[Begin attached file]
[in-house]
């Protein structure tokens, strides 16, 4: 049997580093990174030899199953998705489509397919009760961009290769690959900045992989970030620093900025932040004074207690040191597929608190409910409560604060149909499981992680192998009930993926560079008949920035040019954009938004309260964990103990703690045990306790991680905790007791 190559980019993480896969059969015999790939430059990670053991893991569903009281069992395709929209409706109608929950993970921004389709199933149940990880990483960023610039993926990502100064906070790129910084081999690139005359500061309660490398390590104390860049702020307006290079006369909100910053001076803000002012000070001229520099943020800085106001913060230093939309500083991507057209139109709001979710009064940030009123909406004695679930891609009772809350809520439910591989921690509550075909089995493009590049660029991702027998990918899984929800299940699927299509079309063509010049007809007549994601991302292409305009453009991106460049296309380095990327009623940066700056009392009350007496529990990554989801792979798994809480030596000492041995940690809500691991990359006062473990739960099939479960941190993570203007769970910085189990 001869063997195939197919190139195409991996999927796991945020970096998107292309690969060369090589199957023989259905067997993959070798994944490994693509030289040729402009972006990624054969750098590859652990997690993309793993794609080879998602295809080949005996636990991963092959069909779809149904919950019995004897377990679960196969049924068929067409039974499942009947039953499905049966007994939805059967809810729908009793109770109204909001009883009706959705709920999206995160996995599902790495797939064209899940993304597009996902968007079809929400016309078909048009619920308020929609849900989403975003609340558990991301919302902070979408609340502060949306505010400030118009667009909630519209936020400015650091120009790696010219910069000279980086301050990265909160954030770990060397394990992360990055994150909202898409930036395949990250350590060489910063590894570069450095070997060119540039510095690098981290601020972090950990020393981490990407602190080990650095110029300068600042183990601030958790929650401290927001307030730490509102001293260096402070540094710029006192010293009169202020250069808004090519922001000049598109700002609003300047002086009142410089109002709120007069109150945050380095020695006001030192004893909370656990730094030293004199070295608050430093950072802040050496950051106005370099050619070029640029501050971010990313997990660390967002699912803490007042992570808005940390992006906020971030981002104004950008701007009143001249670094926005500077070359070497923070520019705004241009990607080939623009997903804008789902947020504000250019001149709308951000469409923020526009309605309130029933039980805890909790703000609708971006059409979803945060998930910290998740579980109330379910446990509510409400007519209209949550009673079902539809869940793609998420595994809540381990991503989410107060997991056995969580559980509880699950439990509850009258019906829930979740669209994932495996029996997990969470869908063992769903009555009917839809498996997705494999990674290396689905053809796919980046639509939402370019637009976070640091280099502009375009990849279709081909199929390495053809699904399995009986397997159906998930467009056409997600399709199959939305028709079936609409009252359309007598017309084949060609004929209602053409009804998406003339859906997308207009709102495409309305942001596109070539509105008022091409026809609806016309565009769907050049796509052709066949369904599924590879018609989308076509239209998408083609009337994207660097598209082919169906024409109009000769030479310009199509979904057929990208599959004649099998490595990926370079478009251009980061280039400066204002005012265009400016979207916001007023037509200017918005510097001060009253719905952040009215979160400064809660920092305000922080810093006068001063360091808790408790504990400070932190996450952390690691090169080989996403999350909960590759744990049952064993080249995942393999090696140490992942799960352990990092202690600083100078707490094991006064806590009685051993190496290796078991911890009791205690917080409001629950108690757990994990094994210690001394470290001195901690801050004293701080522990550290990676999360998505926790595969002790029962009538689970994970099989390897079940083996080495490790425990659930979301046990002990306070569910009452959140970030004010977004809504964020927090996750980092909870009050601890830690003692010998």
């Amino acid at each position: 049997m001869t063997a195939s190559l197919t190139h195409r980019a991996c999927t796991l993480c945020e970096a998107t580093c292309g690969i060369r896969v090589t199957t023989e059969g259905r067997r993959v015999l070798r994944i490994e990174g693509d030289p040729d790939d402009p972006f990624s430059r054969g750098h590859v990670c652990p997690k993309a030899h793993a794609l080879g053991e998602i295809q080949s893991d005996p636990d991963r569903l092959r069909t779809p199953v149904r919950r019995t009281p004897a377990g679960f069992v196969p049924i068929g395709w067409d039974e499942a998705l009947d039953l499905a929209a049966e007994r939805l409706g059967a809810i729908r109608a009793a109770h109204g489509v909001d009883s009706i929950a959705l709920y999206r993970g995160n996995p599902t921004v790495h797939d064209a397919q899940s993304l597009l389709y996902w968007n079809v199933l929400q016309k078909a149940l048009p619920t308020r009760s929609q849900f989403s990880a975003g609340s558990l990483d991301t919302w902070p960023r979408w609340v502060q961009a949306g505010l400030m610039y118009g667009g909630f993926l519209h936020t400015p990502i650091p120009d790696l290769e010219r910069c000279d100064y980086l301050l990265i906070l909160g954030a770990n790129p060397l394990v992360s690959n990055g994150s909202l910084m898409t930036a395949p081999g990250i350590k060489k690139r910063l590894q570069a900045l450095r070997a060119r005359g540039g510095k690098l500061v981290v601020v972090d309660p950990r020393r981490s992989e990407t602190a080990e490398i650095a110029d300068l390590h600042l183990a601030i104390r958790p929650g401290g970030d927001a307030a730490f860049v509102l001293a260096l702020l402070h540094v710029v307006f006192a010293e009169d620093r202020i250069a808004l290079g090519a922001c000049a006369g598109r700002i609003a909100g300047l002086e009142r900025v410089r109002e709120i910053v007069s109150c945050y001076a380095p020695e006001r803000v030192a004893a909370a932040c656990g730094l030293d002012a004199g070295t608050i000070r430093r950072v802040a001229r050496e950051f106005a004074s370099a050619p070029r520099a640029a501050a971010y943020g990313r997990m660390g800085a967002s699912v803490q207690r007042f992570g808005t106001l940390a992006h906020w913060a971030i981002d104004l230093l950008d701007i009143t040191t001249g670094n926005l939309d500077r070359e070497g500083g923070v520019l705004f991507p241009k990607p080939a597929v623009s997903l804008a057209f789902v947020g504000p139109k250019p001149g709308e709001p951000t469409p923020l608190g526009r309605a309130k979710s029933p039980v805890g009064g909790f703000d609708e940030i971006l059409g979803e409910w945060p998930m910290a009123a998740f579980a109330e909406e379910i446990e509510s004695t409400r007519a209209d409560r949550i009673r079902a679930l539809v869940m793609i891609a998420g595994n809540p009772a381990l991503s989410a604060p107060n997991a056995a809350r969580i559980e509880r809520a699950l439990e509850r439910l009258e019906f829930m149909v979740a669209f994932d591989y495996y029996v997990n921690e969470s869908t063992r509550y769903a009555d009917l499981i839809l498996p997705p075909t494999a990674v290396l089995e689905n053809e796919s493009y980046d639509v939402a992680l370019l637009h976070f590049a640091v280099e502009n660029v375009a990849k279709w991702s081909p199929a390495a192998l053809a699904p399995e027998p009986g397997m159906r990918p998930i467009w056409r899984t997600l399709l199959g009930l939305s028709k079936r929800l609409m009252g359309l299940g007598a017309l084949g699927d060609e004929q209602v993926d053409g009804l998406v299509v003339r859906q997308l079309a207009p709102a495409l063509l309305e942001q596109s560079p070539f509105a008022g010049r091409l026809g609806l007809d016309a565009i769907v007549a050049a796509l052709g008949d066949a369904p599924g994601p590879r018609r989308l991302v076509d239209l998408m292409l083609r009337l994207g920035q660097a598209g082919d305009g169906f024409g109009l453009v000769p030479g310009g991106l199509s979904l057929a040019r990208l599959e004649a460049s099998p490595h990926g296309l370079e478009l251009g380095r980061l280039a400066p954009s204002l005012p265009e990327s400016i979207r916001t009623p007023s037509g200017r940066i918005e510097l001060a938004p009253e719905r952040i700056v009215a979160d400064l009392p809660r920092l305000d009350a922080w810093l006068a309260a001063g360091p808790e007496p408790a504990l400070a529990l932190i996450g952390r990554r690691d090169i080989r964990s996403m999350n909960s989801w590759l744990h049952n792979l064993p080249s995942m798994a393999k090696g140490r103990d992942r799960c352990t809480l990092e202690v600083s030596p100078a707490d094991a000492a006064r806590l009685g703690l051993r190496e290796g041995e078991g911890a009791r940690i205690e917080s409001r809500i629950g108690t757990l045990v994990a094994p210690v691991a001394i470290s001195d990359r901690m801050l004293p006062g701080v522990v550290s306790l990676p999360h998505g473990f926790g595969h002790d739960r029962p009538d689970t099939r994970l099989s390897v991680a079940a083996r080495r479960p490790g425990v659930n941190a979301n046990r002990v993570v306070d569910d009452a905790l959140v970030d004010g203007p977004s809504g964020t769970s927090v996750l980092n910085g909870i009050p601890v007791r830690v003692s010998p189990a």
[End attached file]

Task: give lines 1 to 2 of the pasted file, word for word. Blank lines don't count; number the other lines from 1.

[in-house]
């Protein structure tokens, strides 16, 4: 049997580093990174030899199953998705489509397919009760961009290769690959900045992989970030620093900025932040004074207690040191597929608190409910409560604060149909499981992680192998009930993926560079008949920035040019954009938004309260964990103990703690045990306790991680905790007791 190559980019993480896969059969015999790939430059990670053991893991569903009281069992395709929209409706109608929950993970921004389709199933149940990880990483960023610039993926990502100064906070790129910084081999690139005359500061309660490398390590104390860049702020307006290079006369909100910053001076803000002012000070001229520099943020800085106001913060230093939309500083991507057209139109709001979710009064940030009123909406004695679930891609009772809350809520439910591989921690509550075909089995493009590049660029991702027998990918899984929800299940699927299509079309063509010049007809007549994601991302292409305009453009991106460049296309380095990327009623940066700056009392009350007496529990990554989801792979798994809480030596000492041995940690809500691991990359006062473990739960099939479960941190993570203007769970910085189990 001869063997195939197919190139195409991996999927796991945020970096998107292309690969060369090589199957023989259905067997993959070798994944490994693509030289040729402009972006990624054969750098590859652990997690993309793993794609080879998602295809080949005996636990991963092959069909779809149904919950019995004897377990679960196969049924068929067409039974499942009947039953499905049966007994939805059967809810729908009793109770109204909001009883009706959705709920999206995160996995599902790495797939064209899940993304597009996902968007079809929400016309078909048009619920308020929609849900989403975003609340558990991301919302902070979408609340502060949306505010400030118009667009909630519209936020400015650091120009790696010219910069000279980086301050990265909160954030770990060397394990992360990055994150909202898409930036395949990250350590060489910063590894570069450095070997060119540039510095690098981290601020972090950990020393981490990407602190080990650095110029300068600042183990601030958790929650401290927001307030730490509102001293260096402070540094710029006192010293009169202020250069808004090519922001000049598109700002609003300047002086009142410089109002709120007069109150945050380095020695006001030192004893909370656990730094030293004199070295608050430093950072802040050496950051106005370099050619070029640029501050971010990313997990660390967002699912803490007042992570808005940390992006906020971030981002104004950008701007009143001249670094926005500077070359070497923070520019705004241009990607080939623009997903804008789902947020504000250019001149709308951000469409923020526009309605309130029933039980805890909790703000609708971006059409979803945060998930910290998740579980109330379910446990509510409400007519209209949550009673079902539809869940793609998420595994809540381990991503989410107060997991056995969580559980509880699950439990509850009258019906829930979740669209994932495996029996997990969470869908063992769903009555009917839809498996997705494999990674290396689905053809796919980046639509939402370019637009976070640091280099502009375009990849279709081909199929390495053809699904399995009986397997159906998930467009056409997600399709199959939305028709079936609409009252359309007598017309084949060609004929209602053409009804998406003339859906997308207009709102495409309305942001596109070539509105008022091409026809609806016309565009769907050049796509052709066949369904599924590879018609989308076509239209998408083609009337994207660097598209082919169906024409109009000769030479310009199509979904057929990208599959004649099998490595990926370079478009251009980061280039400066204002005012265009400016979207916001007023037509200017918005510097001060009253719905952040009215979160400064809660920092305000922080810093006068001063360091808790408790504990400070932190996450952390690691090169080989996403999350909960590759744990049952064993080249995942393999090696140490992942799960352990990092202690600083100078707490094991006064806590009685051993190496290796078991911890009791205690917080409001629950108690757990994990094994210690001394470290001195901690801050004293701080522990550290990676999360998505926790595969002790029962009538689970994970099989390897079940083996080495490790425990659930979301046990002990306070569910009452959140970030004010977004809504964020927090996750980092909870009050601890830690003692010998």